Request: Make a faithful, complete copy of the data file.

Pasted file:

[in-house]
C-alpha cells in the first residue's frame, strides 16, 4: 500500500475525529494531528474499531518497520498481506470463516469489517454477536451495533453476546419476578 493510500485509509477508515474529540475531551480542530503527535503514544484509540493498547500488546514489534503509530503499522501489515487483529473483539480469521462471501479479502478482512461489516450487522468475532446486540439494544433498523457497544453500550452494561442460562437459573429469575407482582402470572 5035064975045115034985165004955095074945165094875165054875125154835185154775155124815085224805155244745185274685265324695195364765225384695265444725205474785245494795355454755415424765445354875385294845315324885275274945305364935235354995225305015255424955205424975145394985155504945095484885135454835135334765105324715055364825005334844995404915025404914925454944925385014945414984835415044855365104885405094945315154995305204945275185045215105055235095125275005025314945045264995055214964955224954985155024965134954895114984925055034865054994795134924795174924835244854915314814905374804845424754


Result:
[in-house]
C-alpha cells in the first residue's frame, strides 16, 4: 500500500475525529494531528474499531518497520498481506470463516469489517454477536451495533453476546419476578 493510500485509509477508515474529540475531551480542530503527535503514544484509540493498547500488546514489534503509530503499522501489515487483529473483539480469521462471501479479502478482512461489516450487522468475532446486540439494544433498523457497544453500550452494561442460562437459573429469575407482582402470572 5035064975045115034985165004955095074945165094875165054875125154835185154775155124815085224805155244745185274685265324695195364765225384695265444725205474785245494795355454755415424765445354875385294845315324885275274945305364935235354995225305015255424955205424975145394985155504945095484885135454835135334765105324715055364825005334844995404915025404914925454944925385014945414984835415044855365104885405094945315154995305204945275185045215105055235095125275005025314945045264995055214964955224954985155024965134954895114984925055034865054994795134924795174924835244854915314814905374804845424754